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2009-01-12 – Risolto il dilemma di Darwin … (Darwin’s dilemma solved ….)

 Sul “Journal of the Geological Society”

Il dilemma di Darwin

Ricercatori dell’Università di Oxford sono riusciti a identificare una ricca varietà di fossili microscopici estremamente ben conservati risalenti al Precambriano, contribuendo a colmare una lacuna sui primissimi passi evolutivi della vita

“Alla domanda del perché non si trovino ricchi depositi fossiliferi appartenenti a questi periodi … precedenti il Cambriano, non so dare una risposta soddisfacente”: così scriveva Darwin nella sua opera L’origine delle specie, formulando un problema che in seguito divenne noto come “dilemma di Darwin”.

Il periodo Cambriano, iniziato circa 542 milioni di anni fa, mostra un’improvvisa, rapida crescita nella diversità delle specie, un evento noto come esplosione del Cambiano.

Darwin lamentava la mancanza di riscontri fossili precedenti a quel periodo che testimoniassero la lenta evoluzione, nel corso di molti milioni di anni, delle prime forme di vita, presupposto dell’esplosione cambriana. Un problema che ha continuato a lasciare perplessi i paleontologi.

Ora, come riferito in un articolo pubblicato sul “Journal of the Geological Society”, due ricercatori dell’Università di Oxford, Richard Callow e Martin Brasier, sono riusciti a sciogliere il dilemma, dando ragione a Darwin, che era convinto che alla fine quei fossili sarebbero stati trovati: i ricercatori hanno infatti identificato una ricca varietà di fossili microscopici di quel periodo, eccezionalmente ben conservati.

I ricercatori hanno focalizzato la loro attenzione su una formazione inglese, nello Shropshire, nota come Supergruppo di Longmyndian, che all’epoca di Darwin era tata studiata dal geologo J. W. Salter, che sperava di trovare reperti del Precambriano, riuscendo però a rilevare solo probabili “tracce fossili” non meglio identificabili.

Analizzando con i più sofisticati strumenti oggi disponibili la collezione originale di Slater e nuovi campioni tratti dalla stessa formazione, Callow e Brasier sono riusciti a osservare le tracce di molte forme di vita microbica risalenti al periodo di Ediacara conservate in varie forme. Alcuni organismi sono stati compressi sotto strati di sedimenti fino a formare un sottilissimo film di residui carboniosi sulla superficie delle rocce, come in una fotografia; altri sono rimasti conservati nella loro forma tridimensionale grazie a un processo di progressiva mineralizzazione. (gg)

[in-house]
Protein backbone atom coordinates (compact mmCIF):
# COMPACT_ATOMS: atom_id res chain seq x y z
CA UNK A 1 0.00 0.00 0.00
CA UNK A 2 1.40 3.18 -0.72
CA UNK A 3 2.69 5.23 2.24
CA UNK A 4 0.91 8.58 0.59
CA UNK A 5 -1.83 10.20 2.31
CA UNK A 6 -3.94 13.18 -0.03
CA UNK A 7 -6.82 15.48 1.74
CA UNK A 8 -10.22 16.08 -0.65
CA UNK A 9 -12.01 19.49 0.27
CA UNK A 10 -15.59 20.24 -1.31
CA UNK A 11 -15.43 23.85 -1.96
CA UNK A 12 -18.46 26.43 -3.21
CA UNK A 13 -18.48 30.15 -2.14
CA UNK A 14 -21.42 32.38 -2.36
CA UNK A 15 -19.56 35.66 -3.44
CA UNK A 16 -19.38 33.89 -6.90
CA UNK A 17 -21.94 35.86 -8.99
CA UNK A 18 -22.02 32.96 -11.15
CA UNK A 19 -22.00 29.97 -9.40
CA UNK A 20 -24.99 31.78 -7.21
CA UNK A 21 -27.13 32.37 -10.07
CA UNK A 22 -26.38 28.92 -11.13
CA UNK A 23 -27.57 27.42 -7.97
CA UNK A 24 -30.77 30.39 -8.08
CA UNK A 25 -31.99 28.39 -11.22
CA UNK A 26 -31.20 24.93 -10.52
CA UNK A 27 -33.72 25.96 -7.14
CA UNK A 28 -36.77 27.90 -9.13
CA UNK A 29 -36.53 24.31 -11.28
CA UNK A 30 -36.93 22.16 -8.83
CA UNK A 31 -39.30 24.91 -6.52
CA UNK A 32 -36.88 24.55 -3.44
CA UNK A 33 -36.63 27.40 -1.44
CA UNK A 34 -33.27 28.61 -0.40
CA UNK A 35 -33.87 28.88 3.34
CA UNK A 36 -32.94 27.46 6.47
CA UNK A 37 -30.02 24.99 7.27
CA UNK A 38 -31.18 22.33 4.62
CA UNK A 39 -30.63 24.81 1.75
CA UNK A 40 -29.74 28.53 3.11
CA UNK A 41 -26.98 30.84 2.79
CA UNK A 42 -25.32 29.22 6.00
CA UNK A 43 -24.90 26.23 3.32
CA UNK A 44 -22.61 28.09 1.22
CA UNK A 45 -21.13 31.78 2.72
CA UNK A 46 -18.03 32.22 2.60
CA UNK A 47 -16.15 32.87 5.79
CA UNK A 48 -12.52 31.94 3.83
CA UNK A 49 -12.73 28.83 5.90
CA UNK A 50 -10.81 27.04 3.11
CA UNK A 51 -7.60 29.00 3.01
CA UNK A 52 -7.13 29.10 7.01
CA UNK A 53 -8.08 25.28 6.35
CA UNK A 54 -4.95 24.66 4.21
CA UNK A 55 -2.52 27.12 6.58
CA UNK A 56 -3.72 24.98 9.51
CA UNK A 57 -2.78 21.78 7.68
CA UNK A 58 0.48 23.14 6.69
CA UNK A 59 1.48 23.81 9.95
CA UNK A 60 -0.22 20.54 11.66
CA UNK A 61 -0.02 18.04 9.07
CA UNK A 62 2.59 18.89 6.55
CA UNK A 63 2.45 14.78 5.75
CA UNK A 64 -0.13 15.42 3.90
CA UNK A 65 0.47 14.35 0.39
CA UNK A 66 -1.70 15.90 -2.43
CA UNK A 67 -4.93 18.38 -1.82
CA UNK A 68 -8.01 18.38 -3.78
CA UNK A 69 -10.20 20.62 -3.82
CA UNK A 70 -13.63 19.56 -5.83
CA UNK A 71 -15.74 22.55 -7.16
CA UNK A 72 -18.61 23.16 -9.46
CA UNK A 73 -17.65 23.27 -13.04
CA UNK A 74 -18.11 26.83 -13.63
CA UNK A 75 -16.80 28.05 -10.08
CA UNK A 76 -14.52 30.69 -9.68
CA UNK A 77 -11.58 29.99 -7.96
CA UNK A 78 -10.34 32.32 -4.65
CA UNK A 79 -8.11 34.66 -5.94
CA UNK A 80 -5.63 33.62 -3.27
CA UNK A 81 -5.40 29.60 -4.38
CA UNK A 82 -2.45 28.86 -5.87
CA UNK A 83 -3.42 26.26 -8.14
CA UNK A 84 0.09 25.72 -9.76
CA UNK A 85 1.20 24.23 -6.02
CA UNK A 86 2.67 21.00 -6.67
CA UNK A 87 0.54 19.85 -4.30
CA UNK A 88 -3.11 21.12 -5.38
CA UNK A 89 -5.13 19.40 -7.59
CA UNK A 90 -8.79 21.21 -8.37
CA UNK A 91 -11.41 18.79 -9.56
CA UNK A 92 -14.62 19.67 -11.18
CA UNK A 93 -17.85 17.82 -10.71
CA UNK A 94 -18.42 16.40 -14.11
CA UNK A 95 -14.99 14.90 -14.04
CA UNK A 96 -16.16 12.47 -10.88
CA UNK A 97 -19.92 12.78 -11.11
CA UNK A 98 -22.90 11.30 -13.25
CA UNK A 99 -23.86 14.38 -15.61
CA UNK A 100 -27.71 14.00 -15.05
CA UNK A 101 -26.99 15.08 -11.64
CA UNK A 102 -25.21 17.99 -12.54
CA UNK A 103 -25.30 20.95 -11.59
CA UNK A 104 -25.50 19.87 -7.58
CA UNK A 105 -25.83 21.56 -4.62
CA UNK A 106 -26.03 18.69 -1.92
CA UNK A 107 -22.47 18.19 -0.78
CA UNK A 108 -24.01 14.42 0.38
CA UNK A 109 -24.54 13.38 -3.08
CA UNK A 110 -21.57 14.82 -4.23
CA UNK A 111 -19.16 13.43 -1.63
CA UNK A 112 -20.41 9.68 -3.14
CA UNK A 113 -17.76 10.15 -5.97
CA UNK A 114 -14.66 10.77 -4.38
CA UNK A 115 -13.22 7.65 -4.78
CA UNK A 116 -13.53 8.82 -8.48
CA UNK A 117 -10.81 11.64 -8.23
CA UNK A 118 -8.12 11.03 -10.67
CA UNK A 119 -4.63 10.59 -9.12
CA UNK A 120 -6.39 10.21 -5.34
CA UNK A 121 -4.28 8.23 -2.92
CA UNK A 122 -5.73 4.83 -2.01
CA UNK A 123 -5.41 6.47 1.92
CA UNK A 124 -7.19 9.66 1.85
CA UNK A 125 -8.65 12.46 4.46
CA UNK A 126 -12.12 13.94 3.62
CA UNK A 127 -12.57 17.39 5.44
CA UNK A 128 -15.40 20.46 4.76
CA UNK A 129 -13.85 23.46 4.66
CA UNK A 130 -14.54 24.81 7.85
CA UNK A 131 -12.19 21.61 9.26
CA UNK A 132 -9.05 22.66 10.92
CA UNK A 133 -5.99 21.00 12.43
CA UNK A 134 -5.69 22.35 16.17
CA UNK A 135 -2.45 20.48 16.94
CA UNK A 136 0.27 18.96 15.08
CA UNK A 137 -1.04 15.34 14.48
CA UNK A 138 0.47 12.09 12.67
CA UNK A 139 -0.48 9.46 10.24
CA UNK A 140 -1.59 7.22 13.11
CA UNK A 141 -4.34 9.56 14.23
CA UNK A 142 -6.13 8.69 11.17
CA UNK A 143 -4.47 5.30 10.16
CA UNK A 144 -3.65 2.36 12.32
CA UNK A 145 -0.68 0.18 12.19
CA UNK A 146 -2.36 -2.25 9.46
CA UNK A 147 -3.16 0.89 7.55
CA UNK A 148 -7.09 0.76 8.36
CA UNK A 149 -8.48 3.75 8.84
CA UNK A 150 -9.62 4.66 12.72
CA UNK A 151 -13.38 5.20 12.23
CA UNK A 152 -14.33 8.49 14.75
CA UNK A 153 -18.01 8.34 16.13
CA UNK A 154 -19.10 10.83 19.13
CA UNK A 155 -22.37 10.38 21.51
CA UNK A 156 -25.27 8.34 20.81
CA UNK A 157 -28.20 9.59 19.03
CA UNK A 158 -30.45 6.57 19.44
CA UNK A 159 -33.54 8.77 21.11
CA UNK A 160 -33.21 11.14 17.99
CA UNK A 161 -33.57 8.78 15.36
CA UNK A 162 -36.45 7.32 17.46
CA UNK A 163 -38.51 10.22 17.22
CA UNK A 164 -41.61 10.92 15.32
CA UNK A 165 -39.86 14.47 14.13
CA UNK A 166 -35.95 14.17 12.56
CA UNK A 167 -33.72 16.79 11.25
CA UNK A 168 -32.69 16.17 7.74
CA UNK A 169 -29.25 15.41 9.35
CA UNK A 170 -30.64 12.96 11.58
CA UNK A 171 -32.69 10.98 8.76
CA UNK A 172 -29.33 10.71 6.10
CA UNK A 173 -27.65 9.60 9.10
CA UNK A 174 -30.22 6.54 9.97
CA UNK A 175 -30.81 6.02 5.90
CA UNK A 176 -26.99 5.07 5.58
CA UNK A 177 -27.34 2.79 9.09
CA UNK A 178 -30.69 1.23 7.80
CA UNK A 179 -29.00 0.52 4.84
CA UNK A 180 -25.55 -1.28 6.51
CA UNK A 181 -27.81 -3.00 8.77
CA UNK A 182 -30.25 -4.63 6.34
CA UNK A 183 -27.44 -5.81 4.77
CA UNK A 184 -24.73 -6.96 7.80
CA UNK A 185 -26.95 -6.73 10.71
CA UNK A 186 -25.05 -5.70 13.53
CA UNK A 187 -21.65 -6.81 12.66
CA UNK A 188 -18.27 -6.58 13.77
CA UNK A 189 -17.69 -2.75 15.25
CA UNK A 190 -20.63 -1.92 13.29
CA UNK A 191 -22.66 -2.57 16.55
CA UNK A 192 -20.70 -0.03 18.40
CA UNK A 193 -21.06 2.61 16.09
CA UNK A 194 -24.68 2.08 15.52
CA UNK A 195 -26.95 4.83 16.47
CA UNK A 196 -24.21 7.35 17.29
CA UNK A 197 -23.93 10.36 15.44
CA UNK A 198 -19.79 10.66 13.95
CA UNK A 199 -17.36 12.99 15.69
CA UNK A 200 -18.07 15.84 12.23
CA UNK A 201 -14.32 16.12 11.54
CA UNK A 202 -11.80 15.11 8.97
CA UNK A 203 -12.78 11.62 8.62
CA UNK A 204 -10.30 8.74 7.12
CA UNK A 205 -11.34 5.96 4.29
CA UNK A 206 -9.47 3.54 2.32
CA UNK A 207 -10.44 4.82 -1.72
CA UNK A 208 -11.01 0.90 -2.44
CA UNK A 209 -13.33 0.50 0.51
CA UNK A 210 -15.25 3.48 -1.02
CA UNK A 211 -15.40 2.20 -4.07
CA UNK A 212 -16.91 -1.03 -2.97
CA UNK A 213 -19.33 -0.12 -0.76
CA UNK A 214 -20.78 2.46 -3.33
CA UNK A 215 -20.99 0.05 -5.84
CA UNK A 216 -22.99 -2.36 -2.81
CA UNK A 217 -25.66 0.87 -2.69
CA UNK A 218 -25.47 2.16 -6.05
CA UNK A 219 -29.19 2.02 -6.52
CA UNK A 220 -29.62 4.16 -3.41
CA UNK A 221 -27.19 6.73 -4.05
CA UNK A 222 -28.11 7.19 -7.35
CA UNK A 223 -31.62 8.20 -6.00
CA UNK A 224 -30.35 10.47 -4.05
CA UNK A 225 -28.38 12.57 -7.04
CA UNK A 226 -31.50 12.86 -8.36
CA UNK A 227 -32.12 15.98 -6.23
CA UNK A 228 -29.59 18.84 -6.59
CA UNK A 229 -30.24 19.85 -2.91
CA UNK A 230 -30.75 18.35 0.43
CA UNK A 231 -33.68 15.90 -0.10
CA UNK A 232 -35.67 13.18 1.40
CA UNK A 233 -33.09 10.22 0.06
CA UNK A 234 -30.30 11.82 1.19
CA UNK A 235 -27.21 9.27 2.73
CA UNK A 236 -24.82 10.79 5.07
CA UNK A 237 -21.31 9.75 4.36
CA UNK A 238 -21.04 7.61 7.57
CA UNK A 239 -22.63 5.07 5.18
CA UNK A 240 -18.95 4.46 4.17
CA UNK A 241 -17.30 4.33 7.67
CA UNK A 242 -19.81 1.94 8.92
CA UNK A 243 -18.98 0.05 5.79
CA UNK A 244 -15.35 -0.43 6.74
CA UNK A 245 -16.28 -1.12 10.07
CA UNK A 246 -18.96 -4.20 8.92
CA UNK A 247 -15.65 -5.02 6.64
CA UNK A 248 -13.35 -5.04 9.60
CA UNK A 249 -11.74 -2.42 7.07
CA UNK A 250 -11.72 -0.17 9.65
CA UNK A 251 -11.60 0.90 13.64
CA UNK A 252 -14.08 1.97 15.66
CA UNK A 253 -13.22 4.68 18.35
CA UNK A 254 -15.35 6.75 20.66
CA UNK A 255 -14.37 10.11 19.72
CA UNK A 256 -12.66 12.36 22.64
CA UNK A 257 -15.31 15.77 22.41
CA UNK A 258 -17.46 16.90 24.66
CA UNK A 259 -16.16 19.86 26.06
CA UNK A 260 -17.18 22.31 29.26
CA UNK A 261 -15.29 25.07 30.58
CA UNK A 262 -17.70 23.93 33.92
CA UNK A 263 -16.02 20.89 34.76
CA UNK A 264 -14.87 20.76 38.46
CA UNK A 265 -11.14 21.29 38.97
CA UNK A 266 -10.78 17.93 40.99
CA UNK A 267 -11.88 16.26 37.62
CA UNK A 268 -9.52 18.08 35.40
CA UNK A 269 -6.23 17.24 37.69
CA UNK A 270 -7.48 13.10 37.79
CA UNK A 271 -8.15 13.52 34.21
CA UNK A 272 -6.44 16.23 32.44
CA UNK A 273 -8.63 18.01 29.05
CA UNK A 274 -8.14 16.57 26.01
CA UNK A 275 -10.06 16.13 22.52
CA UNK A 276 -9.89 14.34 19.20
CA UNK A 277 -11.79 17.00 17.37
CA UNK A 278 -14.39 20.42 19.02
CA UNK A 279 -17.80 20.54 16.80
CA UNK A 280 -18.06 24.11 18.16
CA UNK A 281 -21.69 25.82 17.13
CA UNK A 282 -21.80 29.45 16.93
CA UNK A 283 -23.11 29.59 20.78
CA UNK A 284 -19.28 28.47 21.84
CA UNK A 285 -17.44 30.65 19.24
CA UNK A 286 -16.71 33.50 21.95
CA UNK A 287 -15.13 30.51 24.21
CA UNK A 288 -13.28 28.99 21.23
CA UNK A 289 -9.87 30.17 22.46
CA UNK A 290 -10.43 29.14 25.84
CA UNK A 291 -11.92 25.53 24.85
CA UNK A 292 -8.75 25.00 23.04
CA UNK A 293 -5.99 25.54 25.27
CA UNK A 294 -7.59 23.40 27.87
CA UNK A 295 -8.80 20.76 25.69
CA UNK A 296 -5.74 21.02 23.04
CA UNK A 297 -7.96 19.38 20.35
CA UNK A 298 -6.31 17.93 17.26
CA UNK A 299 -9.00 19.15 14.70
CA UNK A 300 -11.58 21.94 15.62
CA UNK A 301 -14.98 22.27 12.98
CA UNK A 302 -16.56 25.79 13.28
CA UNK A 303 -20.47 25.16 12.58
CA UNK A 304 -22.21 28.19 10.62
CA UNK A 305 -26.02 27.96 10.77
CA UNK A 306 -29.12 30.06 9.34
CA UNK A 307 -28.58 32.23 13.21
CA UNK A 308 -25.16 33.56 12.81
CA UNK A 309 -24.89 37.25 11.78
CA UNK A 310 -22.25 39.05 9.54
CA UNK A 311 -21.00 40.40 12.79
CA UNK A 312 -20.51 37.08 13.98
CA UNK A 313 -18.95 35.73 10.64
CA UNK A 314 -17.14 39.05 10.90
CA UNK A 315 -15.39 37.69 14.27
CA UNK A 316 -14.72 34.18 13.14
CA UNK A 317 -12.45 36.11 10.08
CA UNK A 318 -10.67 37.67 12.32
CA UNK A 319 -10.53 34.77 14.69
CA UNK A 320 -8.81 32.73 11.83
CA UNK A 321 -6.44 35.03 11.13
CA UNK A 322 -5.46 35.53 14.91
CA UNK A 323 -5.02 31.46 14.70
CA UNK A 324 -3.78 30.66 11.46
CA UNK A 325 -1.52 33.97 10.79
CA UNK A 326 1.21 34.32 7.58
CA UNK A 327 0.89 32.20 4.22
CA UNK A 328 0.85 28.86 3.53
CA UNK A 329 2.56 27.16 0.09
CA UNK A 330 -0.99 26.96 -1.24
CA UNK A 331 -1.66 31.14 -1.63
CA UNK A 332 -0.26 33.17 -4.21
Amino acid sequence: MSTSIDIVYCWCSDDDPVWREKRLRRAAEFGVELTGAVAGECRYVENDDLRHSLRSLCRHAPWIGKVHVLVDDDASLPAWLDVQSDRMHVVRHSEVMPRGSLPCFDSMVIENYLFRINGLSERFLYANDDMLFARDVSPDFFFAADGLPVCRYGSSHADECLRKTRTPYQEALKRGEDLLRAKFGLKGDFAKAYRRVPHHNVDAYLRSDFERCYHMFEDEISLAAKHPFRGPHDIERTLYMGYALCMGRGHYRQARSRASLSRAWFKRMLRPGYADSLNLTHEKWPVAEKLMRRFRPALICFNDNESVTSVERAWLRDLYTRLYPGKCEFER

fonte: http://lescienze.espresso.repubblica.it/articolo/Il_dilemma_di_Darwin/1334414

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 Fossils reveal pre-Cambrian microbes, helping to solve Darwin’s 150-year-old dilemma

[Date: 2009-01-12]

One hundred and fifty years after the publication of Charles Darwin’s Origin of Species, scientists in the UK have used new techniques to uncover pre-Cambrian fossils on rocks examined by Darwin’s contemporary, John W. Salter, in the 1850s. The findings, which are published in the Journal of the Geological Society, represent further evidence for life before the ‘Cambrian explosion’, a period of sudden and rapid species diversity.

 Illustration of this article

Darwin’s 1859 publication, which explains how life evolves gradually over millions of years, was based on a relatively sparse fossil record. At the time, the oldest animal fossils dated from the Cambrian period, around 540 million years ago. What troubled the biologist and came to be known as ‘Darwin’s Dilemma’ was the absence of older fossils; the sudden appearance of many groups in the oldest known fossils lacked explanation.

‘To the question of why we do not find rich fossiliferous deposits belonging to these […] periods prior to the Cambrian system, I can give no satisfactory answer,’ Darwin wrote. He was sure, however, that such fossils would eventually be found, noting, ‘only a small portion of the world is known with accuracy’.

The recent study, by Mr Richard Callow and Professor Martin Brasier of the University of Oxford in the UK, focused on a rock formation from Shropshire, England, known as the Longmyndian Supergroup. Geologist J.W. Salter, who studied samples from the region in the 1850s, suspected that hidden within the rocks was evidence of pre-Cambrian life. Unfortunately, he was able to identify only certain unusual markings which may have been left behind by organisms.